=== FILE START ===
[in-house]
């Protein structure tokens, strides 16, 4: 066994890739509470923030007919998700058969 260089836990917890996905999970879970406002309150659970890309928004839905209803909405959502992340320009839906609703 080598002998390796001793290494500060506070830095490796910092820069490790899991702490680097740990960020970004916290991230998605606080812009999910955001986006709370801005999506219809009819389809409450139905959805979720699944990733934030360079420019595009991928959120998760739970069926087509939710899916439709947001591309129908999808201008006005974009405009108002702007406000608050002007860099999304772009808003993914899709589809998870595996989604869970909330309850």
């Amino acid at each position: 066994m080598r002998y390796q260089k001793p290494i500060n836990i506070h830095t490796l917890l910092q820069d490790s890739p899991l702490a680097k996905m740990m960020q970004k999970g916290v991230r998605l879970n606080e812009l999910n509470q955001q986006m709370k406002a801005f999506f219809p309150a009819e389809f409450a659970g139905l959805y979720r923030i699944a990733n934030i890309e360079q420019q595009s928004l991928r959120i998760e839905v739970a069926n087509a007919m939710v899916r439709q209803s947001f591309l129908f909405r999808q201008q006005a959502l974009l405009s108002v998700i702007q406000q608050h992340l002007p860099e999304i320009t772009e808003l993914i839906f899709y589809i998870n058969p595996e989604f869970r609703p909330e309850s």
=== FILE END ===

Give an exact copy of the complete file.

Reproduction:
[in-house]
């Protein structure tokens, strides 16, 4: 066994890739509470923030007919998700058969 260089836990917890996905999970879970406002309150659970890309928004839905209803909405959502992340320009839906609703 080598002998390796001793290494500060506070830095490796910092820069490790899991702490680097740990960020970004916290991230998605606080812009999910955001986006709370801005999506219809009819389809409450139905959805979720699944990733934030360079420019595009991928959120998760739970069926087509939710899916439709947001591309129908999808201008006005974009405009108002702007406000608050002007860099999304772009808003993914899709589809998870595996989604869970909330309850």
């Amino acid at each position: 066994m080598r002998y390796q260089k001793p290494i500060n836990i506070h830095t490796l917890l910092q820069d490790s890739p899991l702490a680097k996905m740990m960020q970004k999970g916290v991230r998605l879970n606080e812009l999910n509470q955001q986006m709370k406002a801005f999506f219809p309150a009819e389809f409450a659970g139905l959805y979720r923030i699944a990733n934030i890309e360079q420019q595009s928004l991928r959120i998760e839905v739970a069926n087509a007919m939710v899916r439709q209803s947001f591309l129908f909405r999808q201008q006005a959502l974009l405009s108002v998700i702007q406000q608050h992340l002007p860099e999304i320009t772009e808003l993914i839906f899709y589809i998870n058969p595996e989604f869970r609703p909330e309850s």